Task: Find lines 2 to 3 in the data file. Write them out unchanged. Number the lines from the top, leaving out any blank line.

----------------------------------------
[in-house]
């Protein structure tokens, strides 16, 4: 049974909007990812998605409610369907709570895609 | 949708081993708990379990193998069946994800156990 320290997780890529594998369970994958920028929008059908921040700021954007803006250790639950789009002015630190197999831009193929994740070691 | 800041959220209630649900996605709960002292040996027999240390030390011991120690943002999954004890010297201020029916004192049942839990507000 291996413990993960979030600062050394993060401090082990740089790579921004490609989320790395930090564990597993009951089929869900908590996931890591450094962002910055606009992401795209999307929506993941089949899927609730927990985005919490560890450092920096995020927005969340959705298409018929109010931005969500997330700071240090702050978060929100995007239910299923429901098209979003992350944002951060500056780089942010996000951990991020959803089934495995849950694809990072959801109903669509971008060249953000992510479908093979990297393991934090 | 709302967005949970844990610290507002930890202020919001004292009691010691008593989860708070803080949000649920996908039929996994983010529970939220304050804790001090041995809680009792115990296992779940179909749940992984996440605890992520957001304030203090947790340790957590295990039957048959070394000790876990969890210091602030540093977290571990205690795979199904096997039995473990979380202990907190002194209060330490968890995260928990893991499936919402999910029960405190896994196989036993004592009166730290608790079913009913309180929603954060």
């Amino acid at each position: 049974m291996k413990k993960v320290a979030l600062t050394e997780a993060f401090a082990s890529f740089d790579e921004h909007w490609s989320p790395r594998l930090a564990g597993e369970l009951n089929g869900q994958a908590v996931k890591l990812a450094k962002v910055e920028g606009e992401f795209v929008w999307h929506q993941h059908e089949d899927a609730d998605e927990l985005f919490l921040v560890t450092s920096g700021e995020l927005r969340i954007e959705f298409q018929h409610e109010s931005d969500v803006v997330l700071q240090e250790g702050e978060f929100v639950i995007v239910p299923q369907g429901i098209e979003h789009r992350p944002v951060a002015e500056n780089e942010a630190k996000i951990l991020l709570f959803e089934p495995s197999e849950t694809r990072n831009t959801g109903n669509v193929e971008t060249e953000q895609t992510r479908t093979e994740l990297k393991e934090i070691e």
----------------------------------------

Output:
């Protein structure tokens, strides 16, 4: 049974909007990812998605409610369907709570895609 | 949708081993708990379990193998069946994800156990 320290997780890529594998369970994958920028929008059908921040700021954007803006250790639950789009002015630190197999831009193929994740070691 | 800041959220209630649900996605709960002292040996027999240390030390011991120690943002999954004890010297201020029916004192049942839990507000 291996413990993960979030600062050394993060401090082990740089790579921004490609989320790395930090564990597993009951089929869900908590996931890591450094962002910055606009992401795209999307929506993941089949899927609730927990985005919490560890450092920096995020927005969340959705298409018929109010931005969500997330700071240090702050978060929100995007239910299923429901098209979003992350944002951060500056780089942010996000951990991020959803089934495995849950694809990072959801109903669509971008060249953000992510479908093979990297393991934090 | 709302967005949970844990610290507002930890202020919001004292009691010691008593989860708070803080949000649920996908039929996994983010529970939220304050804790001090041995809680009792115990296992779940179909749940992984996440605890992520957001304030203090947790340790957590295990039957048959070394000790876990969890210091602030540093977290571990205690795979199904096997039995473990979380202990907190002194209060330490968890995260928990893991499936919402999910029960405190896994196989036993004592009166730290608790079913009913309180929603954060």
């Amino acid at each position: 049974m291996k413990k993960v320290a979030l600062t050394e997780a993060f401090a082990s890529f740089d790579e921004h909007w490609s989320p790395r594998l930090a564990g597993e369970l009951n089929g869900q994958a908590v996931k890591l990812a450094k962002v910055e920028g606009e992401f795209v929008w999307h929506q993941h059908e089949d899927a609730d998605e927990l985005f919490l921040v560890t450092s920096g700021e995020l927005r969340i954007e959705f298409q018929h409610e109010s931005d969500v803006v997330l700071q240090e250790g702050e978060f929100v639950i995007v239910p299923q369907g429901i098209e979003h789009r992350p944002v951060a002015e500056n780089e942010a630190k996000i951990l991020l709570f959803e089934p495995s197999e849950t694809r990072n831009t959801g109903n669509v193929e971008t060249e953000q895609t992510r479908t093979e994740l990297k393991e934090i070691e």